LOS ANGELES (CBSLA.com/AP) — Federal immigration agents will return to Los Angeles County jails on a limited basis to identify deportable inmates under a policy announced Tuesday by Sheriff Jim McDonnell.

The move came just months after supervisors voted to end a controversial program that allowed Immigration and Customs Enforcement agents to work inside the jails to assess the immigration status of inmates.

In a memo to the Board of Supervisors, McDonnell said he will now allow ICE to have access only to inmates who have committed serious crimes and who qualify under the California Trust Act. The 2013 law limits collaboration between local law enforcement officials and federal immigration authorities.

Under the new rules, jail officials will also notify ICE up to seven days before those inmates are set to be released so immigration agents can begin deportation proceedings. This protection came at the request of immigration advocates, the sheriff wrote.

Inmates whose release date is flagged for ICE by the Sheriff’s Department will be notified and advised of their right to consult legal counsel.

A brief statement issued by Supervisor Michael D. Antonovich said that he and his fellow board members support the new policy.

Supervisor Hilda Solis told KNX 1070’s Ed Mertz she supports the sheriff’s efforts, but says he needs to clarify some issues.

“Profiling, sometimes it happens, and there can some missing information from databases because they’re not all accurate,” said Solis.

McDonnell wrote that the new procedures balance public safety needs and the concerns of immigrant communities as well as “the equally complex and passionate positions of groups on both sides of the immigration debate.”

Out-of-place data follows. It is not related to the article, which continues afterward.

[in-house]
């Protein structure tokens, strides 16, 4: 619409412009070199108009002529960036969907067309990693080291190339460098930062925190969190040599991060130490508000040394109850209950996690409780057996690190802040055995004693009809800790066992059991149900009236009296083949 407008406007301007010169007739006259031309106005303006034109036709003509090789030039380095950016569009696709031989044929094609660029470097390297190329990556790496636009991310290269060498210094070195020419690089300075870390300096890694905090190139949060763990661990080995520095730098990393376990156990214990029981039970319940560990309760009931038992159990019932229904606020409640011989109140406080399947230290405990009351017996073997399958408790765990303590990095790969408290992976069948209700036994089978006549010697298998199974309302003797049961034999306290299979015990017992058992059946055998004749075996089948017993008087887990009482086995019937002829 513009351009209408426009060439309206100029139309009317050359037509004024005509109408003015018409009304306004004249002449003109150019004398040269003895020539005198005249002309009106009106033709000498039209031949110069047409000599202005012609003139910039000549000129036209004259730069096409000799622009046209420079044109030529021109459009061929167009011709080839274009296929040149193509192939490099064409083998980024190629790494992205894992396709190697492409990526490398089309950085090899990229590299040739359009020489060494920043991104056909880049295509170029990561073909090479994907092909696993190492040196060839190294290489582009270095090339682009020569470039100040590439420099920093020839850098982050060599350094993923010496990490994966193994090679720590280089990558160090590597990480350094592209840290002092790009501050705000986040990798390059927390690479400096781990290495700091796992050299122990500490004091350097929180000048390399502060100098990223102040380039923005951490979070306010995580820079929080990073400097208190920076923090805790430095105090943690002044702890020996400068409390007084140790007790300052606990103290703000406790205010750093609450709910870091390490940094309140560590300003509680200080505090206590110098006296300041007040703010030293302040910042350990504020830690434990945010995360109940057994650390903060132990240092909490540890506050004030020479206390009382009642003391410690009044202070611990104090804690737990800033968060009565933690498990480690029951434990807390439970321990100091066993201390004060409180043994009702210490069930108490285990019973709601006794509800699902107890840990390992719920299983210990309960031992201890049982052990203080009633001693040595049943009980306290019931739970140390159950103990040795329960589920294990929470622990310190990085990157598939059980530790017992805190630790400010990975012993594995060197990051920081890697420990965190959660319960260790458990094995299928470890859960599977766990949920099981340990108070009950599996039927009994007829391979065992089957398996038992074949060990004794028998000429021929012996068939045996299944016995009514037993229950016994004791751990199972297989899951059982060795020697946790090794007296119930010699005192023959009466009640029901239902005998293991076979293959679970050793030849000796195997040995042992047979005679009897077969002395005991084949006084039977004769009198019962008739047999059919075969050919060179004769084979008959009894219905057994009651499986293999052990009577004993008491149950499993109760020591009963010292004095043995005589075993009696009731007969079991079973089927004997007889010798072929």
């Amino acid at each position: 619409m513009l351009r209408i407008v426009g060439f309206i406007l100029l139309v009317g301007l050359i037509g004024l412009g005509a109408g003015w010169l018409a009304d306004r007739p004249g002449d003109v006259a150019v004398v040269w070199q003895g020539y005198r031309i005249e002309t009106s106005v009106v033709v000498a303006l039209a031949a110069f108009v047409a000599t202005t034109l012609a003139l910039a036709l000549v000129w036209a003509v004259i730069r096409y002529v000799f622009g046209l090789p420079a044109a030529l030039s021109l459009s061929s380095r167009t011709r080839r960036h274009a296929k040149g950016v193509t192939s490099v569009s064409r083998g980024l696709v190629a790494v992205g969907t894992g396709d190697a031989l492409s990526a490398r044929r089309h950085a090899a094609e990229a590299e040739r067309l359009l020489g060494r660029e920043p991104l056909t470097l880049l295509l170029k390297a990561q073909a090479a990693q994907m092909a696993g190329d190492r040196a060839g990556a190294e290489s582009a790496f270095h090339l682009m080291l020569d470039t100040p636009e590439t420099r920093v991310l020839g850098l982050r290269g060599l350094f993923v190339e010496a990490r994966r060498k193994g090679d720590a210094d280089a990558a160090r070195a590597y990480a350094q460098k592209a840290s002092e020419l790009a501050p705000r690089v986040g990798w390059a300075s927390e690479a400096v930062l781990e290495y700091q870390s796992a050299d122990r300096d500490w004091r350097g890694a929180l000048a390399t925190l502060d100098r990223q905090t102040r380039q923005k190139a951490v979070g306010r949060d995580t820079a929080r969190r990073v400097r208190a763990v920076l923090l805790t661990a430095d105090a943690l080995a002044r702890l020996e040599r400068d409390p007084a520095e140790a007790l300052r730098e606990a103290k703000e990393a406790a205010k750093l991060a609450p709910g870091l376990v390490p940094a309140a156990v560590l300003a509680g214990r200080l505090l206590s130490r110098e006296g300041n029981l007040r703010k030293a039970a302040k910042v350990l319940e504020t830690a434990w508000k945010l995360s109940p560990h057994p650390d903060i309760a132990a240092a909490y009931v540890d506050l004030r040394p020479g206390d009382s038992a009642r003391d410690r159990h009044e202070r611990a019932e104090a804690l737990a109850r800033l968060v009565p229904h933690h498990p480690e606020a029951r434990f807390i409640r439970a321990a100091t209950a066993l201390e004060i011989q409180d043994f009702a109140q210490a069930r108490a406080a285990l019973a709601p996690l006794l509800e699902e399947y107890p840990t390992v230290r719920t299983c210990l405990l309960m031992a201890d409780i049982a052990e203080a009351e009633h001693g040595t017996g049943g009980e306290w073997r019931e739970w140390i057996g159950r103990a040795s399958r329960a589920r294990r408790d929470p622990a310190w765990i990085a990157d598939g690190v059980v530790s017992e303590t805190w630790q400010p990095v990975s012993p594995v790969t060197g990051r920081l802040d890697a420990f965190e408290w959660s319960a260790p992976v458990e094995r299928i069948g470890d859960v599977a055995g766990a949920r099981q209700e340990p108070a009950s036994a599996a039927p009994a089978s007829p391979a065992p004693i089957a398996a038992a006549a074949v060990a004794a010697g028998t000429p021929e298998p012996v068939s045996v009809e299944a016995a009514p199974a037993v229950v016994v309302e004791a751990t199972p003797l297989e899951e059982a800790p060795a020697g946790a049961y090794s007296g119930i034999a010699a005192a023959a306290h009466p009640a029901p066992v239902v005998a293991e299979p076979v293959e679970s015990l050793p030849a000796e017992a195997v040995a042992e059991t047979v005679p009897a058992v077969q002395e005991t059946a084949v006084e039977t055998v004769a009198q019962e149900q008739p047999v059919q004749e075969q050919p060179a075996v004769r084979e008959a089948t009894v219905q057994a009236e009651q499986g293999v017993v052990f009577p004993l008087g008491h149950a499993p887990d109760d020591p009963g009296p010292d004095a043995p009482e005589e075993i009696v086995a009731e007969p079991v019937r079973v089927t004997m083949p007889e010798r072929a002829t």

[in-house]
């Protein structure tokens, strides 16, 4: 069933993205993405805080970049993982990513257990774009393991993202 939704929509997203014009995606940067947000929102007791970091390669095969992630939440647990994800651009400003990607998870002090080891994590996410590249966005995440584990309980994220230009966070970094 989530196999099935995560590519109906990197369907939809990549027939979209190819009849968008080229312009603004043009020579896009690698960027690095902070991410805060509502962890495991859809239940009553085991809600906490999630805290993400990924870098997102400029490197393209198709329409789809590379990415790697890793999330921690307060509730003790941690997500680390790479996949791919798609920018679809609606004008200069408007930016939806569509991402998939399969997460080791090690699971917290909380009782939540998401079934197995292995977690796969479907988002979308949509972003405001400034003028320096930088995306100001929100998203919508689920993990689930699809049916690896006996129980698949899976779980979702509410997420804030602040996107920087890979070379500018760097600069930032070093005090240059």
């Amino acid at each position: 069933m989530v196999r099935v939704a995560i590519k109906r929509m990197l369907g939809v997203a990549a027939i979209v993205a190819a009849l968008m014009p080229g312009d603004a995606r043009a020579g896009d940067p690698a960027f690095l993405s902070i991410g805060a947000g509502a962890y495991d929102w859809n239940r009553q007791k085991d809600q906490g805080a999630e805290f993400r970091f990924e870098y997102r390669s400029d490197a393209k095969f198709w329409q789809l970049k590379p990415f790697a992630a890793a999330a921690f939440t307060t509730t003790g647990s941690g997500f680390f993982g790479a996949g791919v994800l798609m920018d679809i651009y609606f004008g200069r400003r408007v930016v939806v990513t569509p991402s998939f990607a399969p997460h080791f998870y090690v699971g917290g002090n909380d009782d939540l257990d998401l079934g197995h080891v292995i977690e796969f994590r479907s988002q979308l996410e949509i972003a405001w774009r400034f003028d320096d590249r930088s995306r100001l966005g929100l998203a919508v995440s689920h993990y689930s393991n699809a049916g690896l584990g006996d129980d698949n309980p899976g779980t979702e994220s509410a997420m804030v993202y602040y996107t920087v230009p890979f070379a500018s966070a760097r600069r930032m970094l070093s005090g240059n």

Immigrant advocates said the policy could lead to racial profiling and increase distrust in law enforcement among immigrant communities.

“It is a policy that entangles local criminal law enforcement with the enforcement of outdated, unjust civil immigration laws,” said Pablo Alvarado, director of the National Day Laborer Organizing Network.

McDonnell noted that the new policy was drafted after three community meetings attended by nearly 400 people and many private meetings with advocates, immigration officials and other area law enforcement agencies.

The relationship between local law enforcement agencies and federal immigration officials has been under scrutiny since the July shooting death of a woman on a San Francisco pier.

Prosecutors say a man in the country illegally committed the killing after being released from local custody.

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